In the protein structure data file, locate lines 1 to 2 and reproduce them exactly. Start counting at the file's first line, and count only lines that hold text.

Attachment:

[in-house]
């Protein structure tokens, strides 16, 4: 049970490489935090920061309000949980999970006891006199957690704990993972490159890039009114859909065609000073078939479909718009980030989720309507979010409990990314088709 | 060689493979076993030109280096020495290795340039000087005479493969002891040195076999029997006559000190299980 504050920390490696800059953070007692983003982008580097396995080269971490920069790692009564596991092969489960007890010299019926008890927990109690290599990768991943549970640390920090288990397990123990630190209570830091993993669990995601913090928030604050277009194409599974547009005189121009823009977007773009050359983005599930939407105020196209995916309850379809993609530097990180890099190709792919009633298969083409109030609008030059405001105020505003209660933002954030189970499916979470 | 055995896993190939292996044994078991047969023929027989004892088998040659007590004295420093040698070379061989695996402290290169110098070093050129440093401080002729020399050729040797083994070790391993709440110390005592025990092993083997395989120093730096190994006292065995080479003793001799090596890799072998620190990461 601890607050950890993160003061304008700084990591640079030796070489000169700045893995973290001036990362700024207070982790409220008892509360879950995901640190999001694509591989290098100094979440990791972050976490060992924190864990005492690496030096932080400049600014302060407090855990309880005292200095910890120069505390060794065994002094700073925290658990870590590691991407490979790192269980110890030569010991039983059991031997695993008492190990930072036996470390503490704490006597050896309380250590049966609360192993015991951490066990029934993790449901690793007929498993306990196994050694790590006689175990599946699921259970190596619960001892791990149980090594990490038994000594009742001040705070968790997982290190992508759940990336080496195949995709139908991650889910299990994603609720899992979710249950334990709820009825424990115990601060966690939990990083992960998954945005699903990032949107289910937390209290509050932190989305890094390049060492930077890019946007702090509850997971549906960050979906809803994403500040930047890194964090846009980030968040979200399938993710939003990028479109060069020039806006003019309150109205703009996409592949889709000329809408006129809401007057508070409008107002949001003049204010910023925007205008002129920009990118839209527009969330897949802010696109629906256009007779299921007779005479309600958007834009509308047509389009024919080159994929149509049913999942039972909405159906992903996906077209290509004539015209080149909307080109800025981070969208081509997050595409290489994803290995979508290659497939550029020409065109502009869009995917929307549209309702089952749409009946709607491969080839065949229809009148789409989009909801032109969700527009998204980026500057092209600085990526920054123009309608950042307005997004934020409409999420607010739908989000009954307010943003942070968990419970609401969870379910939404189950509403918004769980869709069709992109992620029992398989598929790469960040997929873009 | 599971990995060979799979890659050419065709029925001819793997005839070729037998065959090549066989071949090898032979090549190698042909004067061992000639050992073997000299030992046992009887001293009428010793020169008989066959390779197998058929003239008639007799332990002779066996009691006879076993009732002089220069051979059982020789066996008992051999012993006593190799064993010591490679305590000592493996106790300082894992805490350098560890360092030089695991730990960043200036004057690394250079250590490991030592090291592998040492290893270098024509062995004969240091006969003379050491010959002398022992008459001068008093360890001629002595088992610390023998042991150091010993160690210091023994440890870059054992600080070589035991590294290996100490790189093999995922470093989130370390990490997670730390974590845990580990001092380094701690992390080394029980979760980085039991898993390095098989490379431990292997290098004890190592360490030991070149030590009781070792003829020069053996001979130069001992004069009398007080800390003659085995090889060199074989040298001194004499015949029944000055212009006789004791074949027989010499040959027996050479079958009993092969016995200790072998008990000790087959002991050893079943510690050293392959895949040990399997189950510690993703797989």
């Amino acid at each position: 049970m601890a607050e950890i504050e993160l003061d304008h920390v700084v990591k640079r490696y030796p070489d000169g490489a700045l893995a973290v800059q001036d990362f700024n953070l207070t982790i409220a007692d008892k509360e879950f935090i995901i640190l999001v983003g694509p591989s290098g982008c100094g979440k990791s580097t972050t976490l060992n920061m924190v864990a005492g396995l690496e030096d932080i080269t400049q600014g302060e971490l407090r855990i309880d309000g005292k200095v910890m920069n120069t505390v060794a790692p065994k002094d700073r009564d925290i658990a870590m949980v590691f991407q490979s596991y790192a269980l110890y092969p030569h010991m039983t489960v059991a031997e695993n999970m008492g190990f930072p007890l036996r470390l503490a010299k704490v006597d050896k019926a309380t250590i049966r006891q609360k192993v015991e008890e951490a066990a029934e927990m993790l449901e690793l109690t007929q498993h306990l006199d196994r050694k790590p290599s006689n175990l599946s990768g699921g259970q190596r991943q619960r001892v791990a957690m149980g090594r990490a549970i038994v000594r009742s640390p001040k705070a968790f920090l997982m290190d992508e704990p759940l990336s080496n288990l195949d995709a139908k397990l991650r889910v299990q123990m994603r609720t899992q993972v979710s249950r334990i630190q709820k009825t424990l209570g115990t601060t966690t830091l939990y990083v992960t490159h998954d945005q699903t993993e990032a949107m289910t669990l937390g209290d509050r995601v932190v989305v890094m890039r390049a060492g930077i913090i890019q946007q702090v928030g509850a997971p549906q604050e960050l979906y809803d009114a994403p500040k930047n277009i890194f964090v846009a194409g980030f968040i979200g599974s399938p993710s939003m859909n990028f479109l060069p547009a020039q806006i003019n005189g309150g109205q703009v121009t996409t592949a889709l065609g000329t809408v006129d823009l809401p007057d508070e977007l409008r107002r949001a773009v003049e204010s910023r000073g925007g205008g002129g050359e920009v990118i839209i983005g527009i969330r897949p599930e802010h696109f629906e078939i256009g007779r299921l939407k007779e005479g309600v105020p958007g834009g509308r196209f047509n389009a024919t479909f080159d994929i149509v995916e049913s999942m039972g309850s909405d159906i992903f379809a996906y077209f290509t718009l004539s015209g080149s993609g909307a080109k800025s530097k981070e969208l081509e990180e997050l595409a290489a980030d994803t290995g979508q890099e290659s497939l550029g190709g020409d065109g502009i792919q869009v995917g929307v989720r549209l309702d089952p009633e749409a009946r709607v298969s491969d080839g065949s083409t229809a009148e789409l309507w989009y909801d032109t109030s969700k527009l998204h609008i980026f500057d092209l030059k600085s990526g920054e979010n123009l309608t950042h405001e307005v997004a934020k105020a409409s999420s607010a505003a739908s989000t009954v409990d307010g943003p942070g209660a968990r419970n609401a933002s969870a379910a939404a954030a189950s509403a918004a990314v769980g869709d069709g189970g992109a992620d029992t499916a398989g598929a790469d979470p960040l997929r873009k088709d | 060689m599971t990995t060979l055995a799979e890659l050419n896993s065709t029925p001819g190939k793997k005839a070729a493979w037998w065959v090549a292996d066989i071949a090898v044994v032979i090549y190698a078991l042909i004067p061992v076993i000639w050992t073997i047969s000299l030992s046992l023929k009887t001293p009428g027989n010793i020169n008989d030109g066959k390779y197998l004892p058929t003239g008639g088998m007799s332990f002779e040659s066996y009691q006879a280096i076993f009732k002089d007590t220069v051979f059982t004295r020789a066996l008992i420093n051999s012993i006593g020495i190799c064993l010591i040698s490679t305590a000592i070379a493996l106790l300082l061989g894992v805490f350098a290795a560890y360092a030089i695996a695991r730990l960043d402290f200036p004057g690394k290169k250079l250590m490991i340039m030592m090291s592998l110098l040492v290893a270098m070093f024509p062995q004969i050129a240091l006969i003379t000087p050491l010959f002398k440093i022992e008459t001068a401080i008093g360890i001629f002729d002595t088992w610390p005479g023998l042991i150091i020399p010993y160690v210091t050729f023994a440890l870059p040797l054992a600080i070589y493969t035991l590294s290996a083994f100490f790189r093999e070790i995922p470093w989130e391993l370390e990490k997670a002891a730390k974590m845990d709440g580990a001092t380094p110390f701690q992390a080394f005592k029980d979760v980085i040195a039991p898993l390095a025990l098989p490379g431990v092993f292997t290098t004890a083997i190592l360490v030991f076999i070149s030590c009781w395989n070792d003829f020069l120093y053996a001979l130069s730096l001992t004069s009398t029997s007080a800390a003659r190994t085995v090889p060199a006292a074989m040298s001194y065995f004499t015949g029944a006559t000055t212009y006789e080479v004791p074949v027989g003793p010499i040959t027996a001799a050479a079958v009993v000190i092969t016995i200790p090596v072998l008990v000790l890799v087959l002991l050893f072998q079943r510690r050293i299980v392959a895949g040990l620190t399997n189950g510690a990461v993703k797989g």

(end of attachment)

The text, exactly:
[in-house]
């Protein structure tokens, strides 16, 4: 049970490489935090920061309000949980999970006891006199957690704990993972490159890039009114859909065609000073078939479909718009980030989720309507979010409990990314088709 | 060689493979076993030109280096020495290795340039000087005479493969002891040195076999029997006559000190299980 504050920390490696800059953070007692983003982008580097396995080269971490920069790692009564596991092969489960007890010299019926008890927990109690290599990768991943549970640390920090288990397990123990630190209570830091993993669990995601913090928030604050277009194409599974547009005189121009823009977007773009050359983005599930939407105020196209995916309850379809993609530097990180890099190709792919009633298969083409109030609008030059405001105020505003209660933002954030189970499916979470 | 055995896993190939292996044994078991047969023929027989004892088998040659007590004295420093040698070379061989695996402290290169110098070093050129440093401080002729020399050729040797083994070790391993709440110390005592025990092993083997395989120093730096190994006292065995080479003793001799090596890799072998620190990461 601890607050950890993160003061304008700084990591640079030796070489000169700045893995973290001036990362700024207070982790409220008892509360879950995901640190999001694509591989290098100094979440990791972050976490060992924190864990005492690496030096932080400049600014302060407090855990309880005292200095910890120069505390060794065994002094700073925290658990870590590691991407490979790192269980110890030569010991039983059991031997695993008492190990930072036996470390503490704490006597050896309380250590049966609360192993015991951490066990029934993790449901690793007929498993306990196994050694790590006689175990599946699921259970190596619960001892791990149980090594990490038994000594009742001040705070968790997982290190992508759940990336080496195949995709139908991650889910299990994603609720899992979710249950334990709820009825424990115990601060966690939990990083992960998954945005699903990032949107289910937390209290509050932190989305890094390049060492930077890019946007702090509850997971549906960050979906809803994403500040930047890194964090846009980030968040979200399938993710939003990028479109060069020039806006003019309150109205703009996409592949889709000329809408006129809401007057508070409008107002949001003049204010910023925007205008002129920009990118839209527009969330897949802010696109629906256009007779299921007779005479309600958007834009509308047509389009024919080159994929149509049913999942039972909405159906992903996906077209290509004539015209080149909307080109800025981070969208081509997050595409290489994803290995979508290659497939550029020409065109502009869009995917929307549209309702089952749409009946709607491969080839065949229809009148789409989009909801032109969700527009998204980026500057092209600085990526920054123009309608950042307005997004934020409409999420607010739908989000009954307010943003942070968990419970609401969870379910939404189950509403918004769980869709069709992109992620029992398989598929790469960040997929873009 | 599971990995060979799979890659050419065709029925001819793997005839070729037998065959090549066989071949090898032979090549190698042909004067061992000639050992073997000299030992046992009887001293009428010793020169008989066959390779197998058929003239008639007799332990002779066996009691006879076993009732002089220069051979059982020789066996008992051999012993006593190799064993010591490679305590000592493996106790300082894992805490350098560890360092030089695991730990960043200036004057690394250079250590490991030592090291592998040492290893270098024509062995004969240091006969003379050491010959002398022992008459001068008093360890001629002595088992610390023998042991150091010993160690210091023994440890870059054992600080070589035991590294290996100490790189093999995922470093989130370390990490997670730390974590845990580990001092380094701690992390080394029980979760980085039991898993390095098989490379431990292997290098004890190592360490030991070149030590009781070792003829020069053996001979130069001992004069009398007080800390003659085995090889060199074989040298001194004499015949029944000055212009006789004791074949027989010499040959027996050479079958009993092969016995200790072998008990000790087959002991050893079943510690050293392959895949040990399997189950510690993703797989």